While Bradman was causing a ripple effect in Australia, George Headley burst on the scene on the opposite side of the world, in Jamaica. He came to be known as the ‘Dark Bradman’. His is a significant wonderful adventure. Bradman separated, just three men have arrived at the midpoint of sixty of every a total Test profession of sensible length – South African southpaw Graeme Pollock 60.97, Headley 60.83, and Herbert Sutcliffe 60.73.
Headley’s accomplishments are, for the most part, the more respectable because West Indies, at that point, were making their first provisional strides in the Test field. Headley made a more sensational section in Test cricket though he was nine months younger than Bradman. He hit 176 in the second innings of his presentation Test against England at Bridgetown in 1929-30.
He savored English bowling, splitting a hundred in every innings, 114 and 112, of his third Test at Georgetown in the group’s lady win, and a twofold century, 223, in his fourth Test, on home turf at Kingston. The pioneer experts were lowered, getting back with the four-Test arrangement drawn 1-1. It was enormous inception at the most significant level, 703 runs at a normal of 87.87. No big surprise, the cheerful individuals of bright Caribbean called Bradman the ‘White Headley’.
Headley scored up hundreds in Test matches
In the testing 1930-31 visit Down Under, Headley scored up hundreds in the Brisbane and Sydney Tests, experiencing Bradman for the main time in his vocation. Bradman himself scored 223 at Brisbane.
Headley kept on excoriating England’s bowlers. A major hundred – 169 not out; at Old Trafford in the 1933 arrangement was trailed by his top score of 270 not out; definitely at Kingston, in 1934. For the second time in Tests, Headley hit a century in every innings, 106 and 107, this time in the consecrated field of Lord’s in 1939.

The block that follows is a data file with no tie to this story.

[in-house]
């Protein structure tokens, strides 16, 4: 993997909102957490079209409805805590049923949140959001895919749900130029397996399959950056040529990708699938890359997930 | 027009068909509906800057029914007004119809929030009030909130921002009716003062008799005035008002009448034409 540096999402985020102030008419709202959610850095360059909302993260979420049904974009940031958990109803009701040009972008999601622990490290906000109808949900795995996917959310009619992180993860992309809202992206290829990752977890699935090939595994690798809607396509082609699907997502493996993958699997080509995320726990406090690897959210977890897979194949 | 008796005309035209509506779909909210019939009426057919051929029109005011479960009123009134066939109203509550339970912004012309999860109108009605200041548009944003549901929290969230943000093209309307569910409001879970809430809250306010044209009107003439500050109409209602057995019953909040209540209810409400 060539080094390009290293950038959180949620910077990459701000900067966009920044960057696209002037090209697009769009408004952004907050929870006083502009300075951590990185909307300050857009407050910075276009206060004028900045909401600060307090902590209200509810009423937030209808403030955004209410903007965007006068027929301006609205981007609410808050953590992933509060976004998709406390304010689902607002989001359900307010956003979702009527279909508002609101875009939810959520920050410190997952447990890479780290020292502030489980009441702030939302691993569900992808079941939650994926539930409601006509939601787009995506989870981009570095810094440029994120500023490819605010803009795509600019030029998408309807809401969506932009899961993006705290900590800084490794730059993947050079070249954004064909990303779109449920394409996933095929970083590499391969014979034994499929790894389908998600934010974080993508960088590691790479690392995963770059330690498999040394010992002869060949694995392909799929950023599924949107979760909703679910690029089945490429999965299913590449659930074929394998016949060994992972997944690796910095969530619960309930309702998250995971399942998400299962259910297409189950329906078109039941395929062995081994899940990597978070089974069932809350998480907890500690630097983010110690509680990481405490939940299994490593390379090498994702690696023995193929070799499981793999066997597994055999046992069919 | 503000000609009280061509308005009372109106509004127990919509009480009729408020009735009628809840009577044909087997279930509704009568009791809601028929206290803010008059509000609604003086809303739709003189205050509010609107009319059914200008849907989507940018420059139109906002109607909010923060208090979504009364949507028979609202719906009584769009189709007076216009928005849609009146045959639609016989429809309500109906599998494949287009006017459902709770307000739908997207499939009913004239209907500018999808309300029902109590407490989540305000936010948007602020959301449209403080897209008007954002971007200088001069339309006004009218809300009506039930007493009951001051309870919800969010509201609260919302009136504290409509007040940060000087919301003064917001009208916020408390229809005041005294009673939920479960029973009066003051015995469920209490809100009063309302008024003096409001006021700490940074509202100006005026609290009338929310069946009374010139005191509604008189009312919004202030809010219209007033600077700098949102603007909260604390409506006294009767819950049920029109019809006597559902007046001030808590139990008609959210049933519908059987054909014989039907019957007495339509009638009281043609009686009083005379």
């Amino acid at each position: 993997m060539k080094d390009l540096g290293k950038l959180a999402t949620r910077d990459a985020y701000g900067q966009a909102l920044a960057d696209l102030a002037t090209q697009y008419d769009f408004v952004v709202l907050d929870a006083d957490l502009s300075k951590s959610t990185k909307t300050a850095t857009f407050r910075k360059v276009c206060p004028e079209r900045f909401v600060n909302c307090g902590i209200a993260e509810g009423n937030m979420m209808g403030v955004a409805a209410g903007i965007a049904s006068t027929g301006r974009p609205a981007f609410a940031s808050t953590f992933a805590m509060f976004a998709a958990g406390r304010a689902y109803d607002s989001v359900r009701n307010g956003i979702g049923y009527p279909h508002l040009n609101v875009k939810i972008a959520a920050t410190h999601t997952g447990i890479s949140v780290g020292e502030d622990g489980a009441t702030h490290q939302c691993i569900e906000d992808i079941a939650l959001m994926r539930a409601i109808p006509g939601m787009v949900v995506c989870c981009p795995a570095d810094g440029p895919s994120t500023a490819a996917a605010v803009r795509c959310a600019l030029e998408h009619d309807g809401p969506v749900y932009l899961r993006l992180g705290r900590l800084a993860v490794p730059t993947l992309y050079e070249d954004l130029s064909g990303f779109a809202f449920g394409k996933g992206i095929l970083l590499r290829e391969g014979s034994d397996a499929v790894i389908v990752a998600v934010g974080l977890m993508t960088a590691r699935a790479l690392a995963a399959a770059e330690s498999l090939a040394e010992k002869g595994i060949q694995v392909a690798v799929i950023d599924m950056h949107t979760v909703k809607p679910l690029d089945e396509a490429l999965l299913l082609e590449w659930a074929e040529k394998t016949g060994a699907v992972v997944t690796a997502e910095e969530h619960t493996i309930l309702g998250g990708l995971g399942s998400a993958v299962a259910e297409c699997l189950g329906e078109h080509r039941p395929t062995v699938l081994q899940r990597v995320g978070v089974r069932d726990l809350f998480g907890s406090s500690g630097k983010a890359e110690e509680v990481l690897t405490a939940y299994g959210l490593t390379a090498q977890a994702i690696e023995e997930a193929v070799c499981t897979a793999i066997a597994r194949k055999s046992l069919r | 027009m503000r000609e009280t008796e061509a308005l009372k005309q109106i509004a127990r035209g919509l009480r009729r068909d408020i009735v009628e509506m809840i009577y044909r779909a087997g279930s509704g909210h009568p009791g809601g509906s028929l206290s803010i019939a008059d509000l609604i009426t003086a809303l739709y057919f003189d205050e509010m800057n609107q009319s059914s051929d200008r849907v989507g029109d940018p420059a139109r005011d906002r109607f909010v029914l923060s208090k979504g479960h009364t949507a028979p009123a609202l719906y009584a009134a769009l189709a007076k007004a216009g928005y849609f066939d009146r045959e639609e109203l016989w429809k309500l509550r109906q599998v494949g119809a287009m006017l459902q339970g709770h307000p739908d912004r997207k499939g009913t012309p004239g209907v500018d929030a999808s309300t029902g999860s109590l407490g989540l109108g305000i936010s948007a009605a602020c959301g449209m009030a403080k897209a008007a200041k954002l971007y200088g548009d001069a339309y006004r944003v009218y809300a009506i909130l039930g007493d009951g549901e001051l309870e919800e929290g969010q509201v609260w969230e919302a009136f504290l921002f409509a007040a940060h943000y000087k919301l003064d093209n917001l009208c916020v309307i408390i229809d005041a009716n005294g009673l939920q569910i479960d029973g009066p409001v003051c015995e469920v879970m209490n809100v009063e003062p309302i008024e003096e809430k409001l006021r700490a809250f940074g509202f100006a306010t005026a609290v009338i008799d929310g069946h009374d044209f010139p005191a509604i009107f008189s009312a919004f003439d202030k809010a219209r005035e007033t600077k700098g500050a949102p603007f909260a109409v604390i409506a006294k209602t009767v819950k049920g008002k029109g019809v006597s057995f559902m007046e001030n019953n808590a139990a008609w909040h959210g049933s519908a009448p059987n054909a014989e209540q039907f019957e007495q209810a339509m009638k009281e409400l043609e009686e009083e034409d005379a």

Headley’s games before the Second World War
Len Hutton was an audacious admirer of Headley, as he wrote in his Fifty Years in Cricket. Nobody respected him more than Hutton, as Hutton handled at Lord’s in 1939; when he scored impeccable hundreds of years in the two innings on a losing side. For quite a long time he was the West Indies batting, and he must be referenced concurrently as Bradman (the ‘White Headley’ as indicated by Jamaicans), Hammond, and Hobbs. Clarrie Grimmett portrayed him as ‘the best on-side player ever’. He was one of cricket’s lord batsmen who had never fizzled in an arrangement; somewhere in the range of 1929 and 1939 and, as a scorer, was second just to Bradman.
Not long before the Second World War broke out, Headley had scored 2135 runs at a normal of 66.71 in 19 Tests. From that point, he played one Test in every one of three distinctive arrangements up to 1953; overseeing just another 55 runs.
Up to the War, seldom has a group depended such a great amount on one batsman as the West Indies did on Headley. He scored a fourth of their runs, two percent more than Bradman accomplished for Australia. Solid on the back foot, he savored hitting past mid-on and took care of the awful wickets deftly. He carried a new scent of Caribbean energy to the worldwide game; a pioneer in the long queue of innately talented batsmen from those removed immaculate islands.